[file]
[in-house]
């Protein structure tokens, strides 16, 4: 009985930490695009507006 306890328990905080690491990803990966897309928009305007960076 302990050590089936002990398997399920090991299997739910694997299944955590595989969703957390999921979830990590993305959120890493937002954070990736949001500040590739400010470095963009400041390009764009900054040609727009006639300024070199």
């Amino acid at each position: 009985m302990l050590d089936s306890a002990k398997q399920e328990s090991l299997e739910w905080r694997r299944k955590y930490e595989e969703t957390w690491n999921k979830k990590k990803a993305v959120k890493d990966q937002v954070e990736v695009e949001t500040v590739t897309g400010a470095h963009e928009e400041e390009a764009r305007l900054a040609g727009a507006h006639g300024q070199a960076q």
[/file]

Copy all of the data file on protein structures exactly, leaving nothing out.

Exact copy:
[in-house]
């Protein structure tokens, strides 16, 4: 009985930490695009507006 306890328990905080690491990803990966897309928009305007960076 302990050590089936002990398997399920090991299997739910694997299944955590595989969703957390999921979830990590993305959120890493937002954070990736949001500040590739400010470095963009400041390009764009900054040609727009006639300024070199």
């Amino acid at each position: 009985m302990l050590d089936s306890a002990k398997q399920e328990s090991l299997e739910w905080r694997r299944k955590y930490e595989e969703t957390w690491n999921k979830k990590k990803a993305v959120k890493d990966q937002v954070e990736v695009e949001t500040v590739t897309g400010a470095h963009e928009e400041e390009a764009r305007l900054a040609g727009a507006h006639g300024q070199a960076q």